In 2007, work began on the Chongqing-Duisburg
freight railway, which has now been operating for five
years, and cross-Myanmar oil and gas pipelines that
terminate in Kunming. These have been operating for
over two years and, for the first time, China can now
receive some its oil and gas supplies directly from the
Middle East without going through the Straits of
The Chinese built port of Gwadar has been operating
for a number of years. When work on it first began, it
excited a great deal of interest from the Washington
and Delhi security communities that this was to be
one "pearl" in a "string of pearls" around the Indian
Ocean intended to support China's naval expansion
into the Indian Ocean.
Admittedly a port can have many uses, but on a drive
through the Hunza Valley of Pakistan in late 2006 the
tortuous, lethal mountainous road that links Pakistan
and China was already dotted with Chinese surveyors
as the first step in upgrading the road to make it
suitable for road freight to and from China. If Gwadar
was about China's projecting naval power, building
roads through the distant mountains seems hardly to
have been necessary. Running from Kashgar in
China's remote western province of Xinjiang, through
Gilgit and Islamabad to the port it is also well away from the Pakistan-Indian disputed territory of
Kashmir. It is curious that strategic analysts often have
a weak grasp of geography.
If there is a strategic challenge in the Kashgar-Gwadar
corridor, it is to Russian influence in Central Asia,
Moscow's traditional sphere of influence. Beijing
intends for Kashgar to become the major economic
hub in Central Asia. Planning is already under way for
a rail link along this corridor, which seems overly
OBOR has always had three major imperatives:
economic, internal stability by developing the poorer
remote border provinces and strategic. For over a
decade, China has been diversifying its holdings of
foreign assets away from US Treasury notes, as part of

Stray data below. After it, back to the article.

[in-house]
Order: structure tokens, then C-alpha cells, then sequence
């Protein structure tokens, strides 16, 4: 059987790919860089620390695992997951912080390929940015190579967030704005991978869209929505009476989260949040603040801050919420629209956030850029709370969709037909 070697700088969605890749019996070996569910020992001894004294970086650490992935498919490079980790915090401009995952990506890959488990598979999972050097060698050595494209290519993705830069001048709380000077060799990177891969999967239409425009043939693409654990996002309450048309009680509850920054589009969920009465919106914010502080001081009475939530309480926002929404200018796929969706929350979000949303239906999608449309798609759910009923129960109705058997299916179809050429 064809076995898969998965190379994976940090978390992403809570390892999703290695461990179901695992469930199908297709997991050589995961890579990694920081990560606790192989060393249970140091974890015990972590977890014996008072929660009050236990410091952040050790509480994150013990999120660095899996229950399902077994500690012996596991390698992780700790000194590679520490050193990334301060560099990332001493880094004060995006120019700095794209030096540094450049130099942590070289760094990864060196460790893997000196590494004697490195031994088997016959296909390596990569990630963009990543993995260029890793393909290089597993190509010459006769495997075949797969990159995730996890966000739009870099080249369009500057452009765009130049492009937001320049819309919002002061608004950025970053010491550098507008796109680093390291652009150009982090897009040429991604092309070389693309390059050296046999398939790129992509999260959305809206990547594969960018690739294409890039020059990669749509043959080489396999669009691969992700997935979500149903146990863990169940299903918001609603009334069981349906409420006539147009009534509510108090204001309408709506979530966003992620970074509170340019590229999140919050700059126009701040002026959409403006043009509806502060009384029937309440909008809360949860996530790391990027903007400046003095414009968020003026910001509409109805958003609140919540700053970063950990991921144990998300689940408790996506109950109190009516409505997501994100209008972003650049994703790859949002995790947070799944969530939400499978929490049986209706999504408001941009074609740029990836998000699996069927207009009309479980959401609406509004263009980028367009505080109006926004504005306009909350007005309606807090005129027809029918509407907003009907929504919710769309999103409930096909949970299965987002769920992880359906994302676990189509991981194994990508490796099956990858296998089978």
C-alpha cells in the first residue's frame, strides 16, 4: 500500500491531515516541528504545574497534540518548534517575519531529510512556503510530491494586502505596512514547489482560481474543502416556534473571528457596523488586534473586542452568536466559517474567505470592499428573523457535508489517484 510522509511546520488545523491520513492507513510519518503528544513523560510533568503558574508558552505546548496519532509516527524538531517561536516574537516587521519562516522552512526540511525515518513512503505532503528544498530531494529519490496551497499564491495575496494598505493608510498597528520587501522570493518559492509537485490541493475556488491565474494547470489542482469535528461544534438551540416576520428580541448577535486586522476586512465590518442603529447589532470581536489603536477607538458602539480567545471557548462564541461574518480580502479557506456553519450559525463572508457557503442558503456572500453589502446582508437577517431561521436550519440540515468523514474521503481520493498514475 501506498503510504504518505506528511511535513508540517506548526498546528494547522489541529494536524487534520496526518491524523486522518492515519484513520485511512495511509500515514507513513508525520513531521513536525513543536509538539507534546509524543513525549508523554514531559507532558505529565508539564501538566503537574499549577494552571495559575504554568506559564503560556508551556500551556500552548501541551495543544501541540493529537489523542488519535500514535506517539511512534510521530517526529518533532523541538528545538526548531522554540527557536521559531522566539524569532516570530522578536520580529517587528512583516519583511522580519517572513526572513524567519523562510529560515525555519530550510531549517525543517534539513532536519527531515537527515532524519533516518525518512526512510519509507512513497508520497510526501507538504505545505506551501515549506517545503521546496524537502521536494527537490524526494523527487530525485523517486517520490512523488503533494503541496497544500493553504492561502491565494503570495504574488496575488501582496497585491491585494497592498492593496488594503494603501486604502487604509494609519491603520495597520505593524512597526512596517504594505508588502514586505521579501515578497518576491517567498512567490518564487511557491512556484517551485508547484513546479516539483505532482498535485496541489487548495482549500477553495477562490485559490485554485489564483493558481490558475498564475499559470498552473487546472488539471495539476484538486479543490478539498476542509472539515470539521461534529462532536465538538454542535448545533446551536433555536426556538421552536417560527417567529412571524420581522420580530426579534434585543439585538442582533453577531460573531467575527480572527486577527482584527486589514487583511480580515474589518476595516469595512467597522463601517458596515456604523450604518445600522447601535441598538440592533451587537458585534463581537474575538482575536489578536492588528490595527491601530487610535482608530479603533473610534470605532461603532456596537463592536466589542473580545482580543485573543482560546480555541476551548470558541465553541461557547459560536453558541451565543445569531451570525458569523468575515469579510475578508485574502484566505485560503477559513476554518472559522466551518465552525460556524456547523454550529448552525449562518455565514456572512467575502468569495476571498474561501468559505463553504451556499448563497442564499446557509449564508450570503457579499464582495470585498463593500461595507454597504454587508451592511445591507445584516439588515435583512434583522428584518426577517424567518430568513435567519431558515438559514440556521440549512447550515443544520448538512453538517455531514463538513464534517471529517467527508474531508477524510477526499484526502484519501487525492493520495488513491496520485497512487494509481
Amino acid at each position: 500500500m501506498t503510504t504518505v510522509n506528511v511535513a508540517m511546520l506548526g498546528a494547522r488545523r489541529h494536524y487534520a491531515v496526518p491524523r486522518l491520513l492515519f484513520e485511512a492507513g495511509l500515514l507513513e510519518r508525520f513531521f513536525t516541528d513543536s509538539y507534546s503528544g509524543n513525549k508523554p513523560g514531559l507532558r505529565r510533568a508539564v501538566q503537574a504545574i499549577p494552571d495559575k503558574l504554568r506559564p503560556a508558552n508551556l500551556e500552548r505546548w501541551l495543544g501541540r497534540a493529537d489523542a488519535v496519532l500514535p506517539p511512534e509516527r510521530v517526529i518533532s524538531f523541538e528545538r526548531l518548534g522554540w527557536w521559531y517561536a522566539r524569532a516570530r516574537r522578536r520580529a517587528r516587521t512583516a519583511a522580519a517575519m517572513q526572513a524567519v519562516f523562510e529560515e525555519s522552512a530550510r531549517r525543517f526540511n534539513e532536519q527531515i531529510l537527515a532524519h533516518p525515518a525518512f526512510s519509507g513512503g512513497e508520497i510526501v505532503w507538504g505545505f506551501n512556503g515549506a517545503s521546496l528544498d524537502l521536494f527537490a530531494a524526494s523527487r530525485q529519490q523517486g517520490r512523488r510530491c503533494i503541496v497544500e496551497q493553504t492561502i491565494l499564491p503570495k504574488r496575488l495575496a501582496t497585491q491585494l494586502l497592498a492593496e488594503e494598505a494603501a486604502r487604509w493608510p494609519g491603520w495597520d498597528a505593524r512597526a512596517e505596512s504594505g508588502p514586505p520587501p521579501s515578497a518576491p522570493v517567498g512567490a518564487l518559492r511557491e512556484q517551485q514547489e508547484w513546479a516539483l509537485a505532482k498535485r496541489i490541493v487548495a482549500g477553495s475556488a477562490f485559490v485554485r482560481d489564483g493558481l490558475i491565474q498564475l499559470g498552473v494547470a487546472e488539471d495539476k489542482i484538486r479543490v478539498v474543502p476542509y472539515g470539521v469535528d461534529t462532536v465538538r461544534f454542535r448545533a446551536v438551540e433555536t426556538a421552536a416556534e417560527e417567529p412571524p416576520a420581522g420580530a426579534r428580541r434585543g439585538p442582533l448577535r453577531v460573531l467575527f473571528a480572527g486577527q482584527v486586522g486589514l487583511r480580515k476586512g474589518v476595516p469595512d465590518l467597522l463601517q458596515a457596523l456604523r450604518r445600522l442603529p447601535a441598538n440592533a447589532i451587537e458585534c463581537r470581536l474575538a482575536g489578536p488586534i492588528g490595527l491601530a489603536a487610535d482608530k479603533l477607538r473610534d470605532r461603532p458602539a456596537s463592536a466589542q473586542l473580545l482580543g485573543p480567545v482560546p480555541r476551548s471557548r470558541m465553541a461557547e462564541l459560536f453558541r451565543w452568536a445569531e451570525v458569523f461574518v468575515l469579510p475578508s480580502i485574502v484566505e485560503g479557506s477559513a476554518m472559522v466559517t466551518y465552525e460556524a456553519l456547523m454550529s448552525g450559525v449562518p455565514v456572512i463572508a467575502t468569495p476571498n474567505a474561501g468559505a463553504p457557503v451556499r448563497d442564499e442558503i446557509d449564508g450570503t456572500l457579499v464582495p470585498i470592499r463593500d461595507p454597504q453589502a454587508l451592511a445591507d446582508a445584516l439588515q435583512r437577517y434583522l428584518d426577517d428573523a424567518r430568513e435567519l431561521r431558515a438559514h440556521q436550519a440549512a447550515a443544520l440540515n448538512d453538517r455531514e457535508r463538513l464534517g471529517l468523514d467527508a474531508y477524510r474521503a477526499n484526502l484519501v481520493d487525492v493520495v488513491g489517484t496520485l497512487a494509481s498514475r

its "Go Global" strategy. Investing in foreign
infrastructure also has the advantage of providing a
vent for China's growing excess capacity as own
infrastructure needs are increasingly built out.
Unacceptable strategic vulnerabilities
Building transport infrastructure from poor border
provinces to neighbouring countries not only
promotes growth through the capital investment but
opens these areas to adjacent markets creating new
opportunities for trade and attracting inward
investment. These provinces are mostly populated by
ethnic minorities, over which Beijing lives in a state of
existential anxiety about potential "separatist"
movements emerging. Its answer has always been more economic development.
Since the mid 1990s, China has increasingly relied on
international markets to supply ever greater amounts
of raw materials and energy to fuel its rising
prosperity. Until the mid 1990s, for example, China
was self-sufficient in crude oil. Today, it is the world's
biggest importer. Until the pipeline across Myanmar,
all of this went through the Straits of Malacca and the
South China Sea. From Beijing's perspective, this is an
unacceptable strategic vulnerability in view of the US'
overwhelming naval strength.
Over the past three years, Xi has elevated OBOR to
become the government's highest priority and the
signature policy of his tenure. It has now become
essential for overseas investment, and many domestic
infrastructure projects, to be badged with OBOR. With
this week's conference in Beijing, it has now become
the organising principle and narrative for China's
Australia's local OBOR confusion
Canberra continues to tie itself in knots over how to
respond, just as it did with the AIIB. Under the
influence of conservative Washington think tanks, a
prevailing view in Canberra holds that OBOR is an
attempt by China to impose a "Sino-centric" order on
the world. Accordingly, Canberra to Beijing's irritation
has pushed back on China's involvement in the
Northern Development Strategy because it is badged
with OBOR. Business is also perplexed.
The confusion in Canberra was again on display at the
OBOR Conference, when Australia's trade minister
attended for only part of the first day and left before
the welcoming dinner. These things are carefully
noted by Beijing. We are again, as with the AIIB,
having the worst of all worlds – neither in with
influence, nor out with our principles.
The problem for Canberra is OBOR is here to stay to
guide and endorse China's outward investment and as
the key organising principle for China's foreign policy.
It is not obvious what are the threats and risks. As a
major actor, China will definitely influence and shape
the international order as it has already done with the
AIIB, BRICS Bank, Silk Road Fund and the Shanghai
Security Cooperation Organisation. The world order is
evolving and China is playing a central role in this.
But it is far-fetched to see a "Sino-centric" order
emerging from this, whatever that might mean or look
like or that, despite China's great economic weight, it
could indeed alone impose a new order on the world.
After all, Australia's foreign minister has said that
China is unfit even for regional leadership.
Geoff Raby is chairman and CEO of Geoff Raby &
Associates and former ambassador to China